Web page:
That Cosby is such a household name — “America’s favorite dad,” as the phrase goes — contributed to drawing readers to the story and made them that much more likely to share it, experts say. And as interest surged, other celebrities — including talk-show hosts David Letterman and Queen Latifah — began backing away from Cosby’s uncomfortable new spotlight.
Cosby and his representatives remained tight-lipped. They attempted to direct attention to Cosby’s decision to lend African American art to the National Museum of African Art in D.C.
But ignoring the situation only made it worse. Cosby’s team tried a PR stunt on Twitter by asking users to “meme” the comedian. It backfired. The responses resulted in images of a grinning Cosby captioned with such phrases as, “That feeling you get from being America’s most beloved serial rapist” and “When you realize you got enough cash to pay off the victim.”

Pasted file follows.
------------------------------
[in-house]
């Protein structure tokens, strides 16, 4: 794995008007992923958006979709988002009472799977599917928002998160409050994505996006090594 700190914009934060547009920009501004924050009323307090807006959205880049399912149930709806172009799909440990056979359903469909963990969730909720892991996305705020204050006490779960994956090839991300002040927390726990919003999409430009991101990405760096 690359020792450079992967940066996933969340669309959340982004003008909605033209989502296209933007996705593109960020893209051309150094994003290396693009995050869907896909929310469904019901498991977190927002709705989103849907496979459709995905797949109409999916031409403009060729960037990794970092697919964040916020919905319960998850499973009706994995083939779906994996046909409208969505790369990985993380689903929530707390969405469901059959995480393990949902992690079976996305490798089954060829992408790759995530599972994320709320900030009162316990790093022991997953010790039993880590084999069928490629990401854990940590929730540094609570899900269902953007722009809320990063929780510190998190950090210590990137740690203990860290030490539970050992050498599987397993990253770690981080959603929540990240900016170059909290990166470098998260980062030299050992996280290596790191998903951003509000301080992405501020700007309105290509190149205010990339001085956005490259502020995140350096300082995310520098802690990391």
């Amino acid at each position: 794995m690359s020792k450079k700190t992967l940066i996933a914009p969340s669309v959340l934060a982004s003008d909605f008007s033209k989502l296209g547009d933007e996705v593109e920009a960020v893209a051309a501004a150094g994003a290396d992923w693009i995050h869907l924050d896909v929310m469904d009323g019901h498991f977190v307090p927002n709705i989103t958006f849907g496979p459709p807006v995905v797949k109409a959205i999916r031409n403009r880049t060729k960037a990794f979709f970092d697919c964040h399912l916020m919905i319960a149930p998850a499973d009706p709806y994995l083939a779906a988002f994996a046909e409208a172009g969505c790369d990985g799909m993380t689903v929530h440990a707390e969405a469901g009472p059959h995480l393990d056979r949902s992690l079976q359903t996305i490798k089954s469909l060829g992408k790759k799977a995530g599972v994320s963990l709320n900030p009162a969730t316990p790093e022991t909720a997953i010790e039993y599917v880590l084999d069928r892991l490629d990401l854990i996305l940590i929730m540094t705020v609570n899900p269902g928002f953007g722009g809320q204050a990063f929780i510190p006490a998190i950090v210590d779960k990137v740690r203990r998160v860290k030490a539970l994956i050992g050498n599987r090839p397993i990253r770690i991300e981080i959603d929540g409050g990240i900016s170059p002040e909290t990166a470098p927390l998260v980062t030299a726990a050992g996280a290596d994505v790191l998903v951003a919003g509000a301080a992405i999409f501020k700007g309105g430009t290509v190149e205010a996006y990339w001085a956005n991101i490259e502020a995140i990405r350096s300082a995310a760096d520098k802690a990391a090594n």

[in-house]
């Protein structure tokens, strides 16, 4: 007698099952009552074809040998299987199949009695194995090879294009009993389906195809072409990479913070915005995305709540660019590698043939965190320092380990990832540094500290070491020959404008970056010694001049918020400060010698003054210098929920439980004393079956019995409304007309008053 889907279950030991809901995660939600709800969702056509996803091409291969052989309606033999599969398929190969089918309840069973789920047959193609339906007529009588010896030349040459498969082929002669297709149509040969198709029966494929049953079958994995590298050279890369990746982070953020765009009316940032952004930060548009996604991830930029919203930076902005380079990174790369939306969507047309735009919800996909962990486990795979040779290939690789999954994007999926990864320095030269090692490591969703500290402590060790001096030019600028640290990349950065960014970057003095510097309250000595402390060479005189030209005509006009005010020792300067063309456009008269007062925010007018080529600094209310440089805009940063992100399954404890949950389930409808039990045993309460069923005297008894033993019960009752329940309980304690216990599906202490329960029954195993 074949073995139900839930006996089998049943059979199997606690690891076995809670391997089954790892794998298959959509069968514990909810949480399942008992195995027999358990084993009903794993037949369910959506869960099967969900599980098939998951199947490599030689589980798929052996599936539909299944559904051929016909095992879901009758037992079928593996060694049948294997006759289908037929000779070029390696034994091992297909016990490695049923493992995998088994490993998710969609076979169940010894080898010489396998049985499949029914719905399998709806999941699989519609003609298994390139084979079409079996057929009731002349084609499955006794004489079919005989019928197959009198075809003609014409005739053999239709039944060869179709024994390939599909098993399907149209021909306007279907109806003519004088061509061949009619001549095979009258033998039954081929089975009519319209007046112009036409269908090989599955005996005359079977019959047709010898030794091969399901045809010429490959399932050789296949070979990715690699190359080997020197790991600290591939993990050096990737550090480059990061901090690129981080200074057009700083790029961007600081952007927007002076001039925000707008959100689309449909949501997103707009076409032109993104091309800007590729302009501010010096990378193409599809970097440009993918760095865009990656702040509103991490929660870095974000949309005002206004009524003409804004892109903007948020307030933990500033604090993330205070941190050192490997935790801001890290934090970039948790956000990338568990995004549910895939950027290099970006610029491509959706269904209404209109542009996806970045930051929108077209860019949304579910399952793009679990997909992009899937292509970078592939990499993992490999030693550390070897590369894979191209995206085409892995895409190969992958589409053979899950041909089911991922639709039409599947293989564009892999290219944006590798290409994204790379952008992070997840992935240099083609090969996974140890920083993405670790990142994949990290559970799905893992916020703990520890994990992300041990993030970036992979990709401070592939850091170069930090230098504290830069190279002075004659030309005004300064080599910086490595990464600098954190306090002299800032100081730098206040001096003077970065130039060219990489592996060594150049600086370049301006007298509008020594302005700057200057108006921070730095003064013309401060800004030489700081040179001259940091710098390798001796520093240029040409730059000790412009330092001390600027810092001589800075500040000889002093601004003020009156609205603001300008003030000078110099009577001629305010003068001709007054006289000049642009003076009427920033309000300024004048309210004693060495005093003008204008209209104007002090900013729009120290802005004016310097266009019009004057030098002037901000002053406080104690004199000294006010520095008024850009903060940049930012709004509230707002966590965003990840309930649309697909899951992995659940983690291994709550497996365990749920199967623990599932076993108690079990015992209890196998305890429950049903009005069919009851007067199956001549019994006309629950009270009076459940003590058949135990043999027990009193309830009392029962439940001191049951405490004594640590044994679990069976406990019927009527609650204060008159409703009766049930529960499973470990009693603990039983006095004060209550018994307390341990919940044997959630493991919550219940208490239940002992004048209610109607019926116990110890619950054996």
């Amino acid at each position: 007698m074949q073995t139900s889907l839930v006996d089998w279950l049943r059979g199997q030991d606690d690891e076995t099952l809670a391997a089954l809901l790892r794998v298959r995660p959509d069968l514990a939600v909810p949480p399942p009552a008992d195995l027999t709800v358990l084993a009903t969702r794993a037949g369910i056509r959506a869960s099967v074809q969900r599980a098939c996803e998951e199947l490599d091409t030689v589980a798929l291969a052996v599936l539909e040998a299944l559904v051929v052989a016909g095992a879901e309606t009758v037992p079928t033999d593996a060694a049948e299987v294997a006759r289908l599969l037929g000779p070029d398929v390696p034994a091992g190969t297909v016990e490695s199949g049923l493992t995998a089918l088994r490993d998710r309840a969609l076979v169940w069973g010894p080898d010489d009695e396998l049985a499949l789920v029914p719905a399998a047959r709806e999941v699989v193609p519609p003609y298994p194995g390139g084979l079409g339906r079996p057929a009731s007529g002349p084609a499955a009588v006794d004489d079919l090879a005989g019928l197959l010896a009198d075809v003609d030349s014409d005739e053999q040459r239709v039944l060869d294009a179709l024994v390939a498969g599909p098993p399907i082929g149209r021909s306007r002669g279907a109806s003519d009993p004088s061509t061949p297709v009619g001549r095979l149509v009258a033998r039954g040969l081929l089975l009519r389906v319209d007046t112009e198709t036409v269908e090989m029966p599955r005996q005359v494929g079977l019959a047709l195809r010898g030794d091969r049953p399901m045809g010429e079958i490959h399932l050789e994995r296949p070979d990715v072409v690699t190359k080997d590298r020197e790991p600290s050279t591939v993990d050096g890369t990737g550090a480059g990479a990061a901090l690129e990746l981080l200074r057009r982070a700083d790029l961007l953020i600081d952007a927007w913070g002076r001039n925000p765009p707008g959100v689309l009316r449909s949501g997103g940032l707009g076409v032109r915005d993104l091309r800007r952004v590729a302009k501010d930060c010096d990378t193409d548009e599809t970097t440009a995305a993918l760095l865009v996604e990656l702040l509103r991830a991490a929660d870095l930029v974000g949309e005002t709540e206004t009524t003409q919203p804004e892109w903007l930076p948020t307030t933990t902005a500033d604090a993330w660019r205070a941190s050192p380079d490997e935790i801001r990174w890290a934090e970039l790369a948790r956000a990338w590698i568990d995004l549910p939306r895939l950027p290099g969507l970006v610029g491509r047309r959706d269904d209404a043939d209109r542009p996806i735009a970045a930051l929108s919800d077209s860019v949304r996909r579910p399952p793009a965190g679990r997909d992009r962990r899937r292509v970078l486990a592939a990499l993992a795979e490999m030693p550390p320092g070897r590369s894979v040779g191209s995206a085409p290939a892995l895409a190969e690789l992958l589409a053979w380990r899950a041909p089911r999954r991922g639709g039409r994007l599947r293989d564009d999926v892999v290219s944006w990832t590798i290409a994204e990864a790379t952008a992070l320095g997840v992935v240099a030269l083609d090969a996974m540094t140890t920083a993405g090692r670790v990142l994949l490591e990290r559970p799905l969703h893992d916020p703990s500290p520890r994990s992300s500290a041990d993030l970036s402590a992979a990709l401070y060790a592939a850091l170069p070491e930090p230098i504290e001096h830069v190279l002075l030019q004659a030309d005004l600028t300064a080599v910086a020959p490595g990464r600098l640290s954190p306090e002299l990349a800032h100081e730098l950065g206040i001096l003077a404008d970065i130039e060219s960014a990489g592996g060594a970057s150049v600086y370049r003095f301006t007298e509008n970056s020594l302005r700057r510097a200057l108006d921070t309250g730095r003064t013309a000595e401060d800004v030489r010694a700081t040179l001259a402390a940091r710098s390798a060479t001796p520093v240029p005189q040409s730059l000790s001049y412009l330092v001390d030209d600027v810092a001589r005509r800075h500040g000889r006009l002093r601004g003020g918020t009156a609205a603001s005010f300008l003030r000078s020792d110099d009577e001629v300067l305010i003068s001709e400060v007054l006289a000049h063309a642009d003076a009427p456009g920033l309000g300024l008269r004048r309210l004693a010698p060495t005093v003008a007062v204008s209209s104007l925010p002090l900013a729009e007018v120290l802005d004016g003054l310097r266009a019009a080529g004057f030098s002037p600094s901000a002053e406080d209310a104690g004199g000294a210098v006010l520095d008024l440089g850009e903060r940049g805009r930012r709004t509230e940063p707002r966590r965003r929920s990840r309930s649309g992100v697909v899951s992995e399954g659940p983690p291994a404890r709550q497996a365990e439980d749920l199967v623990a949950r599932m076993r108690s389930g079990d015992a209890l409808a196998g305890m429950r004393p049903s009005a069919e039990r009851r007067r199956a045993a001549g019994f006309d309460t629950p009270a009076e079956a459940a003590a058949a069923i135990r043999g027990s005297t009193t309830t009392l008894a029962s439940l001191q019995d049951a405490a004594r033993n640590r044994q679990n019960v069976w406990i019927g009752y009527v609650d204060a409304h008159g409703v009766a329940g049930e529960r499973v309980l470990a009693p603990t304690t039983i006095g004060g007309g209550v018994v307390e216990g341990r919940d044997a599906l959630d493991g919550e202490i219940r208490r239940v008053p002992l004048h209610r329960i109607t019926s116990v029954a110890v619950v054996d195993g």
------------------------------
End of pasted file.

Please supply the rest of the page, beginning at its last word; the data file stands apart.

With the meme campaign, Cosby employees had inadvertently hit on another key ingredient to make something go viral: Give people a chance to participate in the news. “By customizing a meme with their own personal ‘it’ jokes, it makes everybody feel part of it,” Berger said. “It lets them say to their friends and colleagues that they are in the know.”
A third factor in the story going viral came three days after the Twitter stunt, when Bowman spoke out again in a first-person article published on PostEverything, a commentary section of The Washington Post Web site. Studies of viralness have shown that content is more likely to be shared if it evokes extreme emotions — even if they are such “negative” emotions as anger or disgust. Bowman’s narrative, with its graphic details about the clinking of Cosby’s belt buckle and a lawyer who accused her of making up the story, had more than 2 million page views.